The Australian Census does not ask men how many children they have had; it only asks each woman ‘how many babies has she ever given birth to?’ Australia is not alone in this regard. Censuses throughout the world have only ever asked women this sort of question.
In fact, the question was dropped entirely from the US census in the 1990s and has not appeared on a UK census since 1971. This was partly because modern comprehensive birth registers replaced the census question in measuring population fertility, and partly because the question was seen as an invasion of privacy.
So why does it still appear on the Australian Census? Is it an artefact of a bygone era, or has a new statistical purpose been found for it? The answer is, well, both.
The stated motivation for including the question is to measure fertility. The 2008 ABS Australian Social Trends report says: ‘Population fertility is most often measured by looking at women’s birthrates in a particular year. However, once women reach an age where they’re unlikely to have any more children, the actual number of babies that those women had provides an additional view of fertility.’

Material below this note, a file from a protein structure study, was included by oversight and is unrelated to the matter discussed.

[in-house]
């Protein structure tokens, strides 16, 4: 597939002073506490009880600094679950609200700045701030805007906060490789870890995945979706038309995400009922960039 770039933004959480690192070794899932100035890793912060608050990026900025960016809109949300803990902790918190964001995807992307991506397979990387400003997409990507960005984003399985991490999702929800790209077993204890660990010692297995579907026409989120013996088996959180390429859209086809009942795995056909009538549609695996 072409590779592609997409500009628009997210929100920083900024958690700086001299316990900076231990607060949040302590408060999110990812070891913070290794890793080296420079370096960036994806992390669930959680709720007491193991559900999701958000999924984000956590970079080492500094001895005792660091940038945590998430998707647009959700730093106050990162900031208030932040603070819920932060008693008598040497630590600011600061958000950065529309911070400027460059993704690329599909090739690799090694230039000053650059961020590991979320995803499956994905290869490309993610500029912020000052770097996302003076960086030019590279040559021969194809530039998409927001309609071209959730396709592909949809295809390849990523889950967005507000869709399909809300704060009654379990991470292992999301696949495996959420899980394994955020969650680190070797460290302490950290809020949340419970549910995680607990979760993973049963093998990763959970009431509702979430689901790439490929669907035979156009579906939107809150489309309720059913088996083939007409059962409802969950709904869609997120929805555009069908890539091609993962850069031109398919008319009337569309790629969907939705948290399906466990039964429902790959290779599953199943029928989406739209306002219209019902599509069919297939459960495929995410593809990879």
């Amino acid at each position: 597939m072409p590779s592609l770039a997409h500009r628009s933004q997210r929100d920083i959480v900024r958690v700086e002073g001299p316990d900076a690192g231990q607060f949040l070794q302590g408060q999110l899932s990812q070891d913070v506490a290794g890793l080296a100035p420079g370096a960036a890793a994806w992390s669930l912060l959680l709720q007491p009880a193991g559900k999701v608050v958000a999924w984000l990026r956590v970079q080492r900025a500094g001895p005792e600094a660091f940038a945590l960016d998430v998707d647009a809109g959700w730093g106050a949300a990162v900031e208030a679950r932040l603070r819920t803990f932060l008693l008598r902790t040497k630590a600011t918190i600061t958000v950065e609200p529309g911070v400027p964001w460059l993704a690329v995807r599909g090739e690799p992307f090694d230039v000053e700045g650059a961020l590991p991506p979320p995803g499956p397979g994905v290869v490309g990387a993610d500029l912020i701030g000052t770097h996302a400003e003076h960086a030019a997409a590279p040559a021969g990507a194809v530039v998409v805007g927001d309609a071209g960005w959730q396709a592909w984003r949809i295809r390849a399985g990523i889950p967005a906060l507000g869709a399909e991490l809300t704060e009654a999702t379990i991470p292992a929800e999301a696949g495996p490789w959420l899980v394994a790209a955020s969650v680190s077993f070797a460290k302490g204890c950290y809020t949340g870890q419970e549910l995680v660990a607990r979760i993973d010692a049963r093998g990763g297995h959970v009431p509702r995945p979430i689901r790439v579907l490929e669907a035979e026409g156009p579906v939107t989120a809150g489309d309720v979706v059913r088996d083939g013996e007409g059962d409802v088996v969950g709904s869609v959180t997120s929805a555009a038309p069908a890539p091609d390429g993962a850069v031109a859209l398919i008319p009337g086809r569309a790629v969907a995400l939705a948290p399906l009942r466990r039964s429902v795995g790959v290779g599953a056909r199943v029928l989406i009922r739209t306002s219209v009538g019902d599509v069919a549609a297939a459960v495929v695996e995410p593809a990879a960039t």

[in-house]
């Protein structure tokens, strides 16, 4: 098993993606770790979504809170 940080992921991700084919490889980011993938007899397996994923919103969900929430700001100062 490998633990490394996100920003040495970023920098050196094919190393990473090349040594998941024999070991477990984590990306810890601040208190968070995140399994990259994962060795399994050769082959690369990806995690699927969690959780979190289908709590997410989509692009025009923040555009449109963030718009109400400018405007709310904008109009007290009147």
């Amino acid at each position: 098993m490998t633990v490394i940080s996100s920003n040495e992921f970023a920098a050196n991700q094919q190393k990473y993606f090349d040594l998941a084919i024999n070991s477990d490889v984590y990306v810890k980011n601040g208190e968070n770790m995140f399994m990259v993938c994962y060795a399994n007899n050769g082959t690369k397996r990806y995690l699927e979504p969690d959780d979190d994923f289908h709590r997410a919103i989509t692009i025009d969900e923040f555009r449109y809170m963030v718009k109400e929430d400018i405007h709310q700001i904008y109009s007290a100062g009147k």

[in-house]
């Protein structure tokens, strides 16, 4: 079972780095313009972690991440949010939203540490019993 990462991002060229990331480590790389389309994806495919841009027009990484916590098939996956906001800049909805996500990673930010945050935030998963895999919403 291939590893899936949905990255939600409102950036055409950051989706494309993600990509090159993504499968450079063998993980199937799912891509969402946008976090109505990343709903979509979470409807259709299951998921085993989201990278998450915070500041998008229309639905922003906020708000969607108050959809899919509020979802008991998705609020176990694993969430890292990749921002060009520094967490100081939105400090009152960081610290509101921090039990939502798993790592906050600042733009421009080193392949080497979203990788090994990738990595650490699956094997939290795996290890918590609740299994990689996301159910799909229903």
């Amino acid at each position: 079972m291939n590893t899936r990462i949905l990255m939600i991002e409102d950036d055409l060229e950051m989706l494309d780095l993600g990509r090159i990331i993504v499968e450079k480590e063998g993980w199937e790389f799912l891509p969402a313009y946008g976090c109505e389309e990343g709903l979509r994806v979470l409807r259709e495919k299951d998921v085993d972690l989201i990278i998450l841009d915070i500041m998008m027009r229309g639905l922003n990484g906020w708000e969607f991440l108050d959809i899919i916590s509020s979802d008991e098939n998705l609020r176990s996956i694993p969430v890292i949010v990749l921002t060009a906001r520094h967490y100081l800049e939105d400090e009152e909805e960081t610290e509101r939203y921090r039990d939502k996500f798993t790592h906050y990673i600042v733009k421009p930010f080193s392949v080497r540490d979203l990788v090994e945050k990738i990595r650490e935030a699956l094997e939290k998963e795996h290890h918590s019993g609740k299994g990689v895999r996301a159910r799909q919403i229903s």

However, as Grattan’s Cheaper childcare report demonstrates, the Census question has other uses. For example, recording the number of children a woman has had enables comparisons of women with and without children. It helps quantify some of the personal costs and benefits of having children. The two charts below show that women who have children often reduce the number of paid hours they work, and, later in life, often work for a lower hourly rate.
It would be fascinating to be able to see whether having children affects men similarly. It is likely that the impact on men’s work patterns would be different, because women disproportionately take on the role of primary child carer. The chart below shows that fathers of young children are more commonly the breadwinner, while mothers of young children are more commonly the primary carer.
The ABS should ask the ‘how many children have you had’ question of men as well as women. In the Census data there is currently no way to distinguish between a 50-year-old man who has had 5 children, and a 50-year-old man who has had none. Recording how many children men have had would provide insights into the effect, if any, having children has on a man’s future career and income.
It takes a village to raise a child. We should know more about how everyone in the village contributes.